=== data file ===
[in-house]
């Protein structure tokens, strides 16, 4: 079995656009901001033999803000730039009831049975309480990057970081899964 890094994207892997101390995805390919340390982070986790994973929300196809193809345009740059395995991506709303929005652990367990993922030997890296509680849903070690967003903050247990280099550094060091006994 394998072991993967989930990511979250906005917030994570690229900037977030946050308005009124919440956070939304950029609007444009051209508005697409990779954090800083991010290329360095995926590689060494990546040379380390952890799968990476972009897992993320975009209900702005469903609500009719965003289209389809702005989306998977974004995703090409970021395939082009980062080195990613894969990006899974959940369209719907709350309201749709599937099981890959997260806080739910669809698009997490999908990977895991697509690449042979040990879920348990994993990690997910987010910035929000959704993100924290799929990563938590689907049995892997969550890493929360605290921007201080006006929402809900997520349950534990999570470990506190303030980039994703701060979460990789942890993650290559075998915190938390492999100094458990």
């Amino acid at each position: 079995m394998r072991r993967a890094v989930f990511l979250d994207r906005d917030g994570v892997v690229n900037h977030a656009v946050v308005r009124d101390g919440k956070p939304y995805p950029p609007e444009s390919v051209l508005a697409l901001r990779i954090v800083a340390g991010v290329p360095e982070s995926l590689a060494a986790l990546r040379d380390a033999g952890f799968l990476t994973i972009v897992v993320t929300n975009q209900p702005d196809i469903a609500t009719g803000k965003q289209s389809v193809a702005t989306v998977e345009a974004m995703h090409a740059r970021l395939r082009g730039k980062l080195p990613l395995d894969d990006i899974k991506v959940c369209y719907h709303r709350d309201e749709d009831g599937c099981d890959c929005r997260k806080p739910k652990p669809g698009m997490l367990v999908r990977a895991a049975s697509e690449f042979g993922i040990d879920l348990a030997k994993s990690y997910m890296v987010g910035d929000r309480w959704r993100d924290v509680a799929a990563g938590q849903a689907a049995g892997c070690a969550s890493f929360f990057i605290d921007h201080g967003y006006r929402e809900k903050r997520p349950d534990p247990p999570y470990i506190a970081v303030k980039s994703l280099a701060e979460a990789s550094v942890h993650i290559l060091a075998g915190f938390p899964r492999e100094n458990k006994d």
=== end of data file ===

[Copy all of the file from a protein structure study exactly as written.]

[in-house]
């Protein structure tokens, strides 16, 4: 079995656009901001033999803000730039009831049975309480990057970081899964 890094994207892997101390995805390919340390982070986790994973929300196809193809345009740059395995991506709303929005652990367990993922030997890296509680849903070690967003903050247990280099550094060091006994 394998072991993967989930990511979250906005917030994570690229900037977030946050308005009124919440956070939304950029609007444009051209508005697409990779954090800083991010290329360095995926590689060494990546040379380390952890799968990476972009897992993320975009209900702005469903609500009719965003289209389809702005989306998977974004995703090409970021395939082009980062080195990613894969990006899974959940369209719907709350309201749709599937099981890959997260806080739910669809698009997490999908990977895991697509690449042979040990879920348990994993990690997910987010910035929000959704993100924290799929990563938590689907049995892997969550890493929360605290921007201080006006929402809900997520349950534990999570470990506190303030980039994703701060979460990789942890993650290559075998915190938390492999100094458990």
């Amino acid at each position: 079995m394998r072991r993967a890094v989930f990511l979250d994207r906005d917030g994570v892997v690229n900037h977030a656009v946050v308005r009124d101390g919440k956070p939304y995805p950029p609007e444009s390919v051209l508005a697409l901001r990779i954090v800083a340390g991010v290329p360095e982070s995926l590689a060494a986790l990546r040379d380390a033999g952890f799968l990476t994973i972009v897992v993320t929300n975009q209900p702005d196809i469903a609500t009719g803000k965003q289209s389809v193809a702005t989306v998977e345009a974004m995703h090409a740059r970021l395939r082009g730039k980062l080195p990613l395995d894969d990006i899974k991506v959940c369209y719907h709303r709350d309201e749709d009831g599937c099981d890959c929005r997260k806080p739910k652990p669809g698009m997490l367990v999908r990977a895991a049975s697509e690449f042979g993922i040990d879920l348990a030997k994993s990690y997910m890296v987010g910035d929000r309480w959704r993100d924290v509680a799929a990563g938590q849903a689907a049995g892997c070690a969550s890493f929360f990057i605290d921007h201080g967003y006006r929402e809900k903050r997520p349950d534990p247990p999570y470990i506190a970081v303030k980039s994703l280099a701060e979460a990789s550094v942890h993650i290559l060091a075998g915190f938390p899964r492999e100094n458990k006994d």